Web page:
SYNTAX III REVOLUTION Trial: Non-invasive CT Scanning as a Potential Alternative to Invasive Coronary Angiography for Treatment Decision-Making in Patients with Complex Coronary Artery Disease FFRCT or multi-slice CT scanning changed heart team’s treatment decision-making and procedural planning in 1/5th of the patients

Syed Hassan Kazmi M.D.
By Syed Hassan Kazmi M.D. on

A cross-sectional observational study enrolling 223 patients with 3-vessel coronary artery disease, has shown that compared to conventional invasive coronary angiography, a noninvasive physiology assessment using fractional flow reserve CT scanning (FFRCT or multi-slice CT scanning) changed heart team’s treatment decision-making and procedural planning in 1/5th of the patients.

The SYNTAX III REVOLUTION Trial was a randomized, multi-center study which randomized two heart teams to make a treatment decision between percutaneous coronary interventions (PCI) and coronary artery bypass grafting (CABG) using either coronary computed tomography angiography (CTA) or conventional invasive angiography while blinded to the other imaging modality. The study included patients with complex coronary artery disease, defined as, left main (isolated, or associated with 1, 2 or 3 vessel disease) or de novo 3-vessel coronary artery disease (DS ≥50%), who were able to receive cardiac CT with a multi-slice CT scanner. Coronary CTA was performed with the GE Revolution CT scanner that has a nominal spatial resolution of 230 microns along the X–Y planes, a rotational speed of 0.28 s, and a Z-plane coverage of 16 cm enabling to image the heart in one heartbeat. Patients with concomitant atrial fibrillation, cardiac valve disease and prior history of PCI or CABG were excluded from the study. The primary outcome was the inter-rater agreement (assessed by Cohen’s Kappa Kappa; a value of 0.82) on revascularization strategy of two heart teams by employing the use of either an “Angio-first” algorithm or a “CT First” algorithm 1 to 2 weeks after patient enrollment. The addition of FFRCT changed the treatment decision in 7% of the patients and modified selection of vessels for revascularization in 12%. With conventional angiography as a reference, FFRCT assessment resulted in reclassification of 14% of patients from intermediate and high to low SYNTAX score tertile.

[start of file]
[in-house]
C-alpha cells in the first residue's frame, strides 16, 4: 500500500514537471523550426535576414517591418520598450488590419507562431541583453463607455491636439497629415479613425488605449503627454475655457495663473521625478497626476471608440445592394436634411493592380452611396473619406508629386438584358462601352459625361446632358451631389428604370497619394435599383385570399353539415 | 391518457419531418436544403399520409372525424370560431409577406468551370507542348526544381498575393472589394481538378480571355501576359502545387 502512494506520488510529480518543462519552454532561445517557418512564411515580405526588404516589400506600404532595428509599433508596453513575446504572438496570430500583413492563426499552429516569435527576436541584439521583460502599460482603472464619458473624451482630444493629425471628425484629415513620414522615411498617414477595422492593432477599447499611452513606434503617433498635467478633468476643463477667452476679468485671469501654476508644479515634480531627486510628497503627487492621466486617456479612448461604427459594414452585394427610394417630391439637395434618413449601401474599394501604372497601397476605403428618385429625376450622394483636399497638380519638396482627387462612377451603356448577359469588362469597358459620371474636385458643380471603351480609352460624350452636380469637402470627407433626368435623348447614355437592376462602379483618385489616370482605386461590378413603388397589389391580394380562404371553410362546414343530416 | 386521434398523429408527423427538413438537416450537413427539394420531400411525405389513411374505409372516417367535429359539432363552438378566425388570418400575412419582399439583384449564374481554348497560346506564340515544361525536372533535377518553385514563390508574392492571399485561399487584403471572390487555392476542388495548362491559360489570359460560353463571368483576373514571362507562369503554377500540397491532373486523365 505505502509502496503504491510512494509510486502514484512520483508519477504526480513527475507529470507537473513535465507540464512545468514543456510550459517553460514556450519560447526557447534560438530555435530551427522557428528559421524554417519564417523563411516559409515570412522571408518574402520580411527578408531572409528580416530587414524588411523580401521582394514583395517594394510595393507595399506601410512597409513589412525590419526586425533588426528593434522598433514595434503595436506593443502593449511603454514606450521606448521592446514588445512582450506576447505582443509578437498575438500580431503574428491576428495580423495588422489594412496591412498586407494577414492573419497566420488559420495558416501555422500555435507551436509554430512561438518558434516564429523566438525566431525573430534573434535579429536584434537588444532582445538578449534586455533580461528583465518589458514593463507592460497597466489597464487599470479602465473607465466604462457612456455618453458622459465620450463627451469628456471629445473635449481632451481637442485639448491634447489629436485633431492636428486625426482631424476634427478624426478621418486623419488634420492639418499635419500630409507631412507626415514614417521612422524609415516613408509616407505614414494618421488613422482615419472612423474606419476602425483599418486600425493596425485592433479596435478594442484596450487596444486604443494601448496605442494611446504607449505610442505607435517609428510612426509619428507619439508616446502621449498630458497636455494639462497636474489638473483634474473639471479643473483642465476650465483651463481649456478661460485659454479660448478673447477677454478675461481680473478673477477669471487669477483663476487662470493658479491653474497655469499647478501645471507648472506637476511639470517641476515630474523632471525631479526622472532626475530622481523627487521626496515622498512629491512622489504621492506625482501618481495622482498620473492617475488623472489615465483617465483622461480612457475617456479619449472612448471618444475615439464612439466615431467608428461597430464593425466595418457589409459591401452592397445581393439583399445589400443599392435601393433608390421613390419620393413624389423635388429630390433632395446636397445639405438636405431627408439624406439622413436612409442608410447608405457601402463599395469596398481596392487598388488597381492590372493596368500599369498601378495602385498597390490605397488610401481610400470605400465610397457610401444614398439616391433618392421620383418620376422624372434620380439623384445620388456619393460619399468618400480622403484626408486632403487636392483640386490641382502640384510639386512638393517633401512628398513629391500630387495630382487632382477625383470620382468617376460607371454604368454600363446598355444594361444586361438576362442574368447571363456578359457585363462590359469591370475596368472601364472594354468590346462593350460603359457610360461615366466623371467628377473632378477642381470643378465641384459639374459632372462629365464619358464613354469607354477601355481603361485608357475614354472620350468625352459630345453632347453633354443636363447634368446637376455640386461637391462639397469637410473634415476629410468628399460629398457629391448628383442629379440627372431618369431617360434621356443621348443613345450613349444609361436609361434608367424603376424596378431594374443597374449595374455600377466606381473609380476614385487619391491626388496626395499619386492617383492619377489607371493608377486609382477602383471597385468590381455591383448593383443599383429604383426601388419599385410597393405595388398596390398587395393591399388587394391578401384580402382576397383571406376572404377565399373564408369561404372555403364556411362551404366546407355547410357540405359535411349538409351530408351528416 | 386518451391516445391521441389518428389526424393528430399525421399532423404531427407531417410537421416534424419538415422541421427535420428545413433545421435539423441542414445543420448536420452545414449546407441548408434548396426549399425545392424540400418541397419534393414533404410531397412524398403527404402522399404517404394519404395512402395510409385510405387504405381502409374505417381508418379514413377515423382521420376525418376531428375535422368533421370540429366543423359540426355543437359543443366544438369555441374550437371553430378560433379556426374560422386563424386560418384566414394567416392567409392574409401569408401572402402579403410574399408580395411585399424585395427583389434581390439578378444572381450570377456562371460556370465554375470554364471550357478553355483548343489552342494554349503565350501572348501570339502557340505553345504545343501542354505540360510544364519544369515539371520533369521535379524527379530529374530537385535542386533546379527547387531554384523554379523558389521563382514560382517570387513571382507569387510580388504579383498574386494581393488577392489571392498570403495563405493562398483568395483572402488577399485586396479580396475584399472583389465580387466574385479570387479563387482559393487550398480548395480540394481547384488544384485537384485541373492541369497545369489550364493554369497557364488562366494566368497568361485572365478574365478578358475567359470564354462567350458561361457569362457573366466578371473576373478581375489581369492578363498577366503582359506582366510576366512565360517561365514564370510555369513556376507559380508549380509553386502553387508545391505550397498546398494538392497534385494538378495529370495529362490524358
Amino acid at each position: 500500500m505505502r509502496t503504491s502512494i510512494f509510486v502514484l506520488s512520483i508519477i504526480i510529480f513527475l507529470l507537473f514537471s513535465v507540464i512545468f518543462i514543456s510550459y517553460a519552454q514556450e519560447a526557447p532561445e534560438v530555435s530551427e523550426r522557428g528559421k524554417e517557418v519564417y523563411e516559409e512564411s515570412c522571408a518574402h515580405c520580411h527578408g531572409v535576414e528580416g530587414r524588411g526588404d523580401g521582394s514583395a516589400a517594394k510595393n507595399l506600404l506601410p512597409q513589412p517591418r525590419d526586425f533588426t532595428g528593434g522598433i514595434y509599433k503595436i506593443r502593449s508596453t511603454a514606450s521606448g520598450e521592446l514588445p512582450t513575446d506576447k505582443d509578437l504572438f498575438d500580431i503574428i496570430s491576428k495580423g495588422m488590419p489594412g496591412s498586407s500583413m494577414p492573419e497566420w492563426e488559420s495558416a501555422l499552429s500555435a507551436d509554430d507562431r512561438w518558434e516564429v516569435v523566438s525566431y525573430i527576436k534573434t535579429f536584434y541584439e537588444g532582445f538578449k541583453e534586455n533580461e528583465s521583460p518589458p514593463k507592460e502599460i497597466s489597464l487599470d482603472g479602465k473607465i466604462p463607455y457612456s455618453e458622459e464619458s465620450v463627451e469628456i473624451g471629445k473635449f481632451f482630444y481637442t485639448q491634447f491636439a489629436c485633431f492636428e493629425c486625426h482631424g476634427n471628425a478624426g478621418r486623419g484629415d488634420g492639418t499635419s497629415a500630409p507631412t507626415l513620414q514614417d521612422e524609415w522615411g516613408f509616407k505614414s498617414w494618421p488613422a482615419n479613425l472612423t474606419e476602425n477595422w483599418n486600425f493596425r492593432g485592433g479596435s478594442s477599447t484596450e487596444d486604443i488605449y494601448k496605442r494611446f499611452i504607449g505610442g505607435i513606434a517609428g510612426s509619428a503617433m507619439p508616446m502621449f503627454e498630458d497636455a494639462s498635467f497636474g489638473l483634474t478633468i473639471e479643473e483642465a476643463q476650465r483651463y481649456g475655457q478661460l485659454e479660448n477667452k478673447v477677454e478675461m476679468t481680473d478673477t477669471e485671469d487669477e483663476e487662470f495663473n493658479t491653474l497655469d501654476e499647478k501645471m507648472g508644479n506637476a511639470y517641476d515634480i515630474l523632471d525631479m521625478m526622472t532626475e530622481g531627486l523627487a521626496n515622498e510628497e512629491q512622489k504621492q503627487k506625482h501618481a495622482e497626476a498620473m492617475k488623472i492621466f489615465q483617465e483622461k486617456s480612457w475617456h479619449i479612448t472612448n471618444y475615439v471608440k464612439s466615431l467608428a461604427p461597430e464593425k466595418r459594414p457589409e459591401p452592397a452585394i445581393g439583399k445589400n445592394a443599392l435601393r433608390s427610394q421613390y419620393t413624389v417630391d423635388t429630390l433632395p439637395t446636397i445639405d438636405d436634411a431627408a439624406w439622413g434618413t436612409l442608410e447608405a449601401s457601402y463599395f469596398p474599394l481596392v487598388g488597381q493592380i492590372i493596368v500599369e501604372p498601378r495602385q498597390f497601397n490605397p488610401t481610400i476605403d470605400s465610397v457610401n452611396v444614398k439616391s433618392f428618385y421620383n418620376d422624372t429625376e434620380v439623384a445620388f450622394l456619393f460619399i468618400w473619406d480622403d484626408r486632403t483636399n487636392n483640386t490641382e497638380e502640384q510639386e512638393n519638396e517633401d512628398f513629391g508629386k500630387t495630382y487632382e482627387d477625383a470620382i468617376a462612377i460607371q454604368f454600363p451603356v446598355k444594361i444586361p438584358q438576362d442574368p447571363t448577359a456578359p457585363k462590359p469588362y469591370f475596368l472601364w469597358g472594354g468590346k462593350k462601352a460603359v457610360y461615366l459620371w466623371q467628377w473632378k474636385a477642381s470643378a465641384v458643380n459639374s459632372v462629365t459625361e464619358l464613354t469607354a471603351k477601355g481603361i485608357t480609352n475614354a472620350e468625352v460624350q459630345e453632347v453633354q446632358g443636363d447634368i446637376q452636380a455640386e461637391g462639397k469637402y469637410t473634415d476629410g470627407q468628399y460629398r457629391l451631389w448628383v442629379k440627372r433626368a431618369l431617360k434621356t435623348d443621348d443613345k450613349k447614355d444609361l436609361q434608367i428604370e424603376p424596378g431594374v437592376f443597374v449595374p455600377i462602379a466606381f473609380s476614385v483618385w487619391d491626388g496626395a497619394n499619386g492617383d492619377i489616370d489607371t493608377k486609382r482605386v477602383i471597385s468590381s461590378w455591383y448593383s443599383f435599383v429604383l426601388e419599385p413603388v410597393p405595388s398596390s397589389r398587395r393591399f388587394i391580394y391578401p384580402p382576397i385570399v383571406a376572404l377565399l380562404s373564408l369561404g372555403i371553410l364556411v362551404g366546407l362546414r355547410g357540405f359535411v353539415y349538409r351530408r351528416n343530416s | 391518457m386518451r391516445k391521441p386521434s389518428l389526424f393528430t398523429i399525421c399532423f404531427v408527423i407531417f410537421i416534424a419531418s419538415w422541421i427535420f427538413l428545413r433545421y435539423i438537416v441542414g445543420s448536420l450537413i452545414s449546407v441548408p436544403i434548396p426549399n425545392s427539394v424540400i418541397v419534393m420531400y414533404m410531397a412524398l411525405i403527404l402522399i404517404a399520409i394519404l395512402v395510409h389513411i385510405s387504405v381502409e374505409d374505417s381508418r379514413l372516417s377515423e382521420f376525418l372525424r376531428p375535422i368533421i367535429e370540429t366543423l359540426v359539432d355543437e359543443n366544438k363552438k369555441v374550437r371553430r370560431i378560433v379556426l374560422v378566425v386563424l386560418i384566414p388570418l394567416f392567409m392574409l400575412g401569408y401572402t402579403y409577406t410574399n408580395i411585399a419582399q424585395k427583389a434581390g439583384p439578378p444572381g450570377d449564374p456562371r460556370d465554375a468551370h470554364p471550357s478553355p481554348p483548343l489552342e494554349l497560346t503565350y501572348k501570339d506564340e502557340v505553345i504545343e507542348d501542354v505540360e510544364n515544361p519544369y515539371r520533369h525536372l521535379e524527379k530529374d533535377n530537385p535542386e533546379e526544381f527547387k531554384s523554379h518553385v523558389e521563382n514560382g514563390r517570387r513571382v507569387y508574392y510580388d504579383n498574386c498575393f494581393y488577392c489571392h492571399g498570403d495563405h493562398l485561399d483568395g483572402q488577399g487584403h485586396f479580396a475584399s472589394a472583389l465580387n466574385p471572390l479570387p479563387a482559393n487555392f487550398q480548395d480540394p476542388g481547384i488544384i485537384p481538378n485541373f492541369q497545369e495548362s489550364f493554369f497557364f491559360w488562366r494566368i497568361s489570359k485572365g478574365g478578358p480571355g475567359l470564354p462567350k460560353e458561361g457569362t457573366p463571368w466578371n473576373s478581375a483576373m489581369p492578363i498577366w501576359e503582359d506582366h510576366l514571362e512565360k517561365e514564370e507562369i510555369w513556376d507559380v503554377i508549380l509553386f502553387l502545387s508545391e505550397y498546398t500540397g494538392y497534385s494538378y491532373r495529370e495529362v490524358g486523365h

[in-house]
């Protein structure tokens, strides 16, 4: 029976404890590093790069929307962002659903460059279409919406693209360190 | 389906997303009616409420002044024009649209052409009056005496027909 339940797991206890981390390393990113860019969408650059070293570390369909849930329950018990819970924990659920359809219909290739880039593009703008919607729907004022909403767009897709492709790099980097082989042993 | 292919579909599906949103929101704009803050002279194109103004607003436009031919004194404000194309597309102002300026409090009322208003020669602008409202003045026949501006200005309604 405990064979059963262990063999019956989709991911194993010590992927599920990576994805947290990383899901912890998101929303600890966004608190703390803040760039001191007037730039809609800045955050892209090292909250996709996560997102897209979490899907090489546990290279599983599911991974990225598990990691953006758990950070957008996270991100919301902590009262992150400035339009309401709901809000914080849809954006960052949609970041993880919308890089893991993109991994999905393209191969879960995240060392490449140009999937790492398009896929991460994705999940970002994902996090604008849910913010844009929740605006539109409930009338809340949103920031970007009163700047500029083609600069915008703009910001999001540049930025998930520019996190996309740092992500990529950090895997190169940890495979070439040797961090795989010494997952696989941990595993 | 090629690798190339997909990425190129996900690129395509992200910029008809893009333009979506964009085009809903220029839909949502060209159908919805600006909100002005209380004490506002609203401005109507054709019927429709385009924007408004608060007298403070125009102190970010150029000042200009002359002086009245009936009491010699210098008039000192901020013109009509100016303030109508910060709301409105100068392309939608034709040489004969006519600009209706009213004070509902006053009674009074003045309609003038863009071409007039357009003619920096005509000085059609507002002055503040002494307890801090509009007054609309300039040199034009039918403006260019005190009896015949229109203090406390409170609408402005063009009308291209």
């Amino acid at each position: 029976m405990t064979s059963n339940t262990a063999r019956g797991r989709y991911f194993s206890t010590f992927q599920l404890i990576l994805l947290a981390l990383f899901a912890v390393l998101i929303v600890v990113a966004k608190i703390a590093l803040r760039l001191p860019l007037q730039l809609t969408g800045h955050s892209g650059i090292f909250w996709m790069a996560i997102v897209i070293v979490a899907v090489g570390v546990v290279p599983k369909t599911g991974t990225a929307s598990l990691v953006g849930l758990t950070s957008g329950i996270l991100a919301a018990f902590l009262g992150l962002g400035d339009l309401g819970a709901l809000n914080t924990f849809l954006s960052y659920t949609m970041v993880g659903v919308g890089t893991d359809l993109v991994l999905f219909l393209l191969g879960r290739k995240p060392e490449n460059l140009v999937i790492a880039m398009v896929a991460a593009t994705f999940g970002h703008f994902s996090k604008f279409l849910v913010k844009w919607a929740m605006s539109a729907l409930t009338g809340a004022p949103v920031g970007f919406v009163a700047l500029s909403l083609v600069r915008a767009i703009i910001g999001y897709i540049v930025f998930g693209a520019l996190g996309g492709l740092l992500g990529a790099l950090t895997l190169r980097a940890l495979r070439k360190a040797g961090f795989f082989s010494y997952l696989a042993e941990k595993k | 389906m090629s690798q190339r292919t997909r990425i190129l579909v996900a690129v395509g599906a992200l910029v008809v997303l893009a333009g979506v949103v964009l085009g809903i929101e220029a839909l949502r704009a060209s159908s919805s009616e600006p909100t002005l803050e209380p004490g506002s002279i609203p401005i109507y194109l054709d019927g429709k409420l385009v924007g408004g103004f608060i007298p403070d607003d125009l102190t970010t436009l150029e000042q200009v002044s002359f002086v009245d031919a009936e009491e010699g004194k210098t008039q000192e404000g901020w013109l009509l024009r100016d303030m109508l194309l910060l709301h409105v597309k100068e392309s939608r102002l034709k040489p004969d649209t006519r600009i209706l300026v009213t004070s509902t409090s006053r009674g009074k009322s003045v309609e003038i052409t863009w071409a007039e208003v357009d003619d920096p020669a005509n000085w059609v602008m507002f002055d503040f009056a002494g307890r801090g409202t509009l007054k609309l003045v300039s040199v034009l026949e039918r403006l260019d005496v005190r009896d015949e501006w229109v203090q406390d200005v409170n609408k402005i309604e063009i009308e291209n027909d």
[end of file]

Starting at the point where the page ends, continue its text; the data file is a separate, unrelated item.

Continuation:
The American and European guidelines recommend a heart team based approach for the decision-making process regarding the revascularization strategy and recommend the evaluation of the anatomical complexity using the SYNTAX score. Patients with SYNTAX scores >34 have been found to do much better with bypass surgery than those with lower SYNTAX scores. The SYNTAX scores can be divided into three tertiles. Higher scores signify complex conditions and indicate greatest risks to patients undergoing PCI. Calculation of the SYNTAX score takes into account complex lesions including bifurcations, chronic total occlusions, thrombus, calcification, and small diffuse disease with a total of 11 measures of lesion complexity. The score ranges from 0 to greater than 60 in very complex coronary anatomy.

Previously validated SYNTAX II score utilizes SYNTAX I score and then combines it with clinical prognostic variables such as age, creatinine clearance, gender, left main vessel involvement, left ventricular ejection fraction, chronic obstructive pulmonary disease (COPD) and peripheral vascular disease (PVD) in order to guide selection between PCI and CABG for patients with multivessel coronary disease. The results of the SYNTAX III Trial suggest the potential feasibility of a treatment decision-making and planning that stems from a non-invasive imaging modality and clinical information.

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